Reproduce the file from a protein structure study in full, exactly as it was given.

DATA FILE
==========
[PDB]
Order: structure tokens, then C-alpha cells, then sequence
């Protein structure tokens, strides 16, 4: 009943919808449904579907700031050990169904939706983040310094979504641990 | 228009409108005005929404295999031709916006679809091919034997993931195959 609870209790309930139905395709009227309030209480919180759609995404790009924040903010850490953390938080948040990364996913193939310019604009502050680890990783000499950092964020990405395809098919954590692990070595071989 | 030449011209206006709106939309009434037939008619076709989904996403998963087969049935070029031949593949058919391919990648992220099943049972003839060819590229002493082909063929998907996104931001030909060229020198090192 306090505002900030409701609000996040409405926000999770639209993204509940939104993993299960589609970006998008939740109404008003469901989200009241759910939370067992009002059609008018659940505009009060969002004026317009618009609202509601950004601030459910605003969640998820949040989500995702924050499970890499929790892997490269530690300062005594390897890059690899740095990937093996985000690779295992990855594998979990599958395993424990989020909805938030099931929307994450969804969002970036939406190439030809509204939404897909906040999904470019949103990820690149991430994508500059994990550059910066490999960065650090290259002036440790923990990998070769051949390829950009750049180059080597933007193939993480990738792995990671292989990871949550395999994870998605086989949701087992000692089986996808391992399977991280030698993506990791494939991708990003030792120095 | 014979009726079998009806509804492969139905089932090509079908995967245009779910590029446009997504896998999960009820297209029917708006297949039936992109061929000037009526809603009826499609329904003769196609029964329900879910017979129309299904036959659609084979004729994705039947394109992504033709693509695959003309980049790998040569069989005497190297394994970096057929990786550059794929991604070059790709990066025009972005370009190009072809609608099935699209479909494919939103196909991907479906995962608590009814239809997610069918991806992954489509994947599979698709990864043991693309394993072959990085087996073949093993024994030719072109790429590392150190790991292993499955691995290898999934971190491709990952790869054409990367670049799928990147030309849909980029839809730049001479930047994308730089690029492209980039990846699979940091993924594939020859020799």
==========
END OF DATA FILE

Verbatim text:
[PDB]
Order: structure tokens, then C-alpha cells, then sequence
């Protein structure tokens, strides 16, 4: 009943919808449904579907700031050990169904939706983040310094979504641990 | 228009409108005005929404295999031709916006679809091919034997993931195959 609870209790309930139905395709009227309030209480919180759609995404790009924040903010850490953390938080948040990364996913193939310019604009502050680890990783000499950092964020990405395809098919954590692990070595071989 | 030449011209206006709106939309009434037939008619076709989904996403998963087969049935070029031949593949058919391919990648992220099943049972003839060819590229002493082909063929998907996104931001030909060229020198090192 306090505002900030409701609000996040409405926000999770639209993204509940939104993993299960589609970006998008939740109404008003469901989200009241759910939370067992009002059609008018659940505009009060969002004026317009618009609202509601950004601030459910605003969640998820949040989500995702924050499970890499929790892997490269530690300062005594390897890059690899740095990937093996985000690779295992990855594998979990599958395993424990989020909805938030099931929307994450969804969002970036939406190439030809509204939404897909906040999904470019949103990820690149991430994508500059994990550059910066490999960065650090290259002036440790923990990998070769051949390829950009750049180059080597933007193939993480990738792995990671292989990871949550395999994870998605086989949701087992000692089986996808391992399977991280030698993506990791494939991708990003030792120095 | 014979009726079998009806509804492969139905089932090509079908995967245009779910590029446009997504896998999960009820297209029917708006297949039936992109061929000037009526809603009826499609329904003769196609029964329900879910017979129309299904036959659609084979004729994705039947394109992504033709693509695959003309980049790998040569069989005497190297394994970096057929990786550059794929991604070059790709990066025009972005370009190009072809609608099935699209479909494919939103196909991907479906995962608590009814239809997610069918991806992954489509994947599979698709990864043991693309394993072959990085087996073949093993024994030719072109790429590392150190790991292993499955691995290898999934971190491709990952790869054409990367670049799928990147030309849909980029839809730049001479930047994308730089690029492209980039990846699979940091993924594939020859020799």